As far as Brisbane success stories go, they don’t come much bigger than tyDi.

The superstar DJ (born Tyson Illingworth) has made a name for himself on the world stage with his first two albums, Look Closer and Shooting Stars (the latter of which topped charts in Australia, Canada, Finland and the UK). Once a fixture of Brisbane’s scene, he’s been based in Los Angeles since the start of the year.

“It was a very sudden move,” he explains. “I left all of my friends and family behind and made the decision to move to LA in the space of a few weeks. It was pretty quick. It took a while to adjust to the lifestyle of living here. It’s good, though. I just flew back today from a show, and when I got back to LA it felt like home. So it’s becoming more homely, but that doesn’t mean I don’t miss Australia. I’m super pumped to go back there and tour.

“I’ve thought about [moving back to Brisbane], but I only just got to LA, so it’s way too early to tell. I mean, who knows what’s going to happen in the future, but right now my tour schedule is crazy. Last weekend I played Taiwan and China. I arrived back in LA on the Tuesday, and then I had a Wednesday show in Canada, a Thursday show in Rochester and a Friday show in Washington, DC.

“Saturday I had the day off, and then last night I was out of town again for a show in Minneapolis. So the tour schedule is crazy while I’m in the States! It’s not possible to tour like that in Australia — you’ve got five or six major markets and then that’s it. After that, you just play the same five cities over and over again and risk oversaturating them.

“But when I collapse from exhaustion, I might consider moving back to Australia!”

You’d expect an act as popular as tyDi to have spawned a slew of imitators in Brisbane, but if they’re out there, the man himself hasn’t seen them.

“It’d be egotistical of me to think that I’ve influenced other acts back in Australia,” he laughs. “It’d be nice to think that, but I don’t know for sure. I’m definitely hearing a lot of talent from Australia, guys like Rufus and Flume are doing incredible work. Really beautiful music, great songwriting and great production. But there’s this wave of s**t music coming from Australia as well. It’s dubbed ‘the Melbourne bounce’, and it’s just extremely dumb music, but it’s huge in Australia, and it’s getting big around the world.

“I’m not taking away from that,” he adds. “People are embracing it because it’s fun. But the problem with it, to me, is that it’s so mainstream that these new kids are coming along without any songwriting ability or any production ability or any kind of talent, and they’re just getting access to software and making really basic songs, and they think that’s all there is to it.

“I’d like to think there are better songwriters out there, and we should inspire people in Australia to be writing music that has a verse, a chorus, a bridge, live string quartets, all the kind of stuff that has a bit of musicality to it. I’m not saying that musicality’s not there, but I’m not hearing enough of it from Australia right now.”

When he lived here, tyDi was twice voted Australia’s top DJ in a popular national poll; he also came in as high as 48 in the global DJ Mag Top 100 DJs poll. Today, however, he doesn’t believe these types of polls actually mean anything.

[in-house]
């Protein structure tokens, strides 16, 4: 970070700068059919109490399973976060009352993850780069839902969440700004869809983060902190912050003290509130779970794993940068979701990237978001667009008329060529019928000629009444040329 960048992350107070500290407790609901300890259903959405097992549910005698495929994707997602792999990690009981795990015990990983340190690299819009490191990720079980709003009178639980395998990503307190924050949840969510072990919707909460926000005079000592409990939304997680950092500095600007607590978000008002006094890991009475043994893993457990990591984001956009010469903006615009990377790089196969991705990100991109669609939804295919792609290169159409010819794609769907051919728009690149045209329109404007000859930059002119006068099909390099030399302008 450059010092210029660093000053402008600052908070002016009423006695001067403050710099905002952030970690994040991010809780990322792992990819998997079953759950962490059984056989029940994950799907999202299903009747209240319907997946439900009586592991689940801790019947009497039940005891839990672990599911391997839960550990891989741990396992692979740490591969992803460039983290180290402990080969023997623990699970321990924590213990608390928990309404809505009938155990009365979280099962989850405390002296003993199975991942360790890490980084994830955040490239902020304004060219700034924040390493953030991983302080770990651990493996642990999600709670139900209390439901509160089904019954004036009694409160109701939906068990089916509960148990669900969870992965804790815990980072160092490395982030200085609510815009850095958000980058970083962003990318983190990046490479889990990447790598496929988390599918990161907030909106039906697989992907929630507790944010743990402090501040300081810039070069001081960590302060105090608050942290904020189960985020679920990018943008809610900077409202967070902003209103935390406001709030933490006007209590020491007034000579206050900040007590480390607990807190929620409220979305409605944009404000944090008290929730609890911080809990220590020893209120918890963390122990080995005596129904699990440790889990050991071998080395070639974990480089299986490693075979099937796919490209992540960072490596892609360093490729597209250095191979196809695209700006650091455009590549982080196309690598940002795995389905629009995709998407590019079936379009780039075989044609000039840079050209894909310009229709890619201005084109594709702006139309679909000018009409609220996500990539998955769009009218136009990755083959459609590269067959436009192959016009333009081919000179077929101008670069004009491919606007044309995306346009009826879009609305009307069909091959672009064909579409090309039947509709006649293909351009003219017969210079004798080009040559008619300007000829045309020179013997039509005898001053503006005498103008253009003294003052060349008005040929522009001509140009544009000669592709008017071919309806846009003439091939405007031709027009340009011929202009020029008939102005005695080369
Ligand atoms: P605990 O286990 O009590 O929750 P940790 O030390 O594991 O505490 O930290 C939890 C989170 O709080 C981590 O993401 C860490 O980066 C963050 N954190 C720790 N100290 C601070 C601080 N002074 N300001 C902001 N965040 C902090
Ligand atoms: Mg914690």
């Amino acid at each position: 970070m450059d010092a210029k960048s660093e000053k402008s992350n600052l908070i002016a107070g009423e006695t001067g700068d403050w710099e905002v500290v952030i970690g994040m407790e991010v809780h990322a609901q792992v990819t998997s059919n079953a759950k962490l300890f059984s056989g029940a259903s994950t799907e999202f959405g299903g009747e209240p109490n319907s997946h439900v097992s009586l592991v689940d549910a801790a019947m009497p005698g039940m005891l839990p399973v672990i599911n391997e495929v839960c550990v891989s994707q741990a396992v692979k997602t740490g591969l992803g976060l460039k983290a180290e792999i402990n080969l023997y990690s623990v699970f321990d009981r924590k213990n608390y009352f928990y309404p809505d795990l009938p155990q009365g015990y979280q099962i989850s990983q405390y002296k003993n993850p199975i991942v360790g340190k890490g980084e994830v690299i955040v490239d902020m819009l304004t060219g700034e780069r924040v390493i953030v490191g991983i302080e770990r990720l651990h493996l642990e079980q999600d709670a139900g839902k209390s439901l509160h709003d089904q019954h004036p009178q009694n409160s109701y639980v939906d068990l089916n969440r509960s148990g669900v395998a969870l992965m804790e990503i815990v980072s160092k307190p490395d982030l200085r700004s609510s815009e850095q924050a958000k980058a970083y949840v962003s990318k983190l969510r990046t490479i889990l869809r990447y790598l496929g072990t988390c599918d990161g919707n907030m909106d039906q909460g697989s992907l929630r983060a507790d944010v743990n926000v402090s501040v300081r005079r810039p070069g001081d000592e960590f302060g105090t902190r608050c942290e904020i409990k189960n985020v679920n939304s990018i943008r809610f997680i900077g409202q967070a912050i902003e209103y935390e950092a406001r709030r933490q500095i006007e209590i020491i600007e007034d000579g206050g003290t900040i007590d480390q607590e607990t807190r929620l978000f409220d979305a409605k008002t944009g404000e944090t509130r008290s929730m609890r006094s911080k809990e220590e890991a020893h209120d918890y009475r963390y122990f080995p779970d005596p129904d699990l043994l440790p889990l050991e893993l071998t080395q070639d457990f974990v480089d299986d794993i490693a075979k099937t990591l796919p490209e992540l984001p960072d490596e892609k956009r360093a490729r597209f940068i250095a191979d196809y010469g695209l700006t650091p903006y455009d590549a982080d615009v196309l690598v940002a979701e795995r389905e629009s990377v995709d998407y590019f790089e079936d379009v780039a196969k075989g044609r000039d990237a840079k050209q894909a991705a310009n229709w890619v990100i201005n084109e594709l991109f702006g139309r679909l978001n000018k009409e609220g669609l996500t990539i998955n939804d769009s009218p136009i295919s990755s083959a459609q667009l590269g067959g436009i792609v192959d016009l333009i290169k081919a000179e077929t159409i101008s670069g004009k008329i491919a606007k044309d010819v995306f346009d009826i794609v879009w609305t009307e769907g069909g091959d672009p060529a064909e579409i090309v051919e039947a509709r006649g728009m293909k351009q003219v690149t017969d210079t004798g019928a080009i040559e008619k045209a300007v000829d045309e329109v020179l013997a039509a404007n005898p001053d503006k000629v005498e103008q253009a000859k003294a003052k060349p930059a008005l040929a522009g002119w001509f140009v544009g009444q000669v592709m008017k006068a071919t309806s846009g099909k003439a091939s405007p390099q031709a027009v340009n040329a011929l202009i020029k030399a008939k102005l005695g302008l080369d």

“On the surface, it probably looks really hypocritical for me to say that,” he admits, “because it was only a few years ago that I was campaigning myself to win those polls. I can’t deny that it was a great feeling to be called the number one DJ in Australia, or the number 48 DJ in the world, but it struck me when I looked at the results – I was ranked number 48 in the world and there were guys like Daft Punk below me. That doesn’t add up! That isn’t right!

“It just got to the point where it was less about how popular you really are, and more about how hard you can campaign. I was the same. I was doing that. I was putting out ads, I was begging my fans to vote, and then it just struck me one day, like, ‘This is dumb, I want people to like my music for what I write and what I create, not because of a number in a poll that’s going to change a year later anyway’.

“And it’s quite obvious why these DJ polls exist, if you think about it. A company starts a poll because they want every artist out there promoting their brand. It’s a very genius system. They’ve got every DJ in the world scamming everybody to get votes, therefore promoting their brand. It’s one of those things that does more for the people that run the poll than anyone else.

“Looking back, I don’t know if I really ever was the number one DJ in Australia, or the number 48 DJ in the world. It was great to be ranked highly in those polls, but there were artists around who were certainly more popular than me that didn’t beat me, and that’s purely because I went harder in campaigning.”

tyDi’s third album, ‘Redefined’, is on the way shortly. With the new album come high expectations, a comprehensive Australian homecoming tour, and even a pair of custom tyDi x SOL REPUBLIC headphones (the DJ is one of the company’s ‘Saviours of Sound’ ambassadors). You can win tickets to one of tyDi’s shows and a pair of SOL REPUBLIC headphones here.

“It’s been a natural evolution,” tyDi says of the album. “Moving to LA put me in a spot where I had a lot more connections and hook-ups with people to work with. Every single song on this album, I’ve collaborated or written with a big band or a songwriter. They’re all collabs. Some of these bands are huge bands that play on the Warped tour and sell out shows around America, like Dashboard Confessional, who I was listening to when I was 16. They were an inspiration for me, and now they’re on my album, and I don’t think I’d have opportunities like that if I hadn’t moved to America.”

tyDi plays The Family (8 McLachlan St, Fortitude Valley) on Friday 1 August. Redefined will be released on Tuesday 30 September.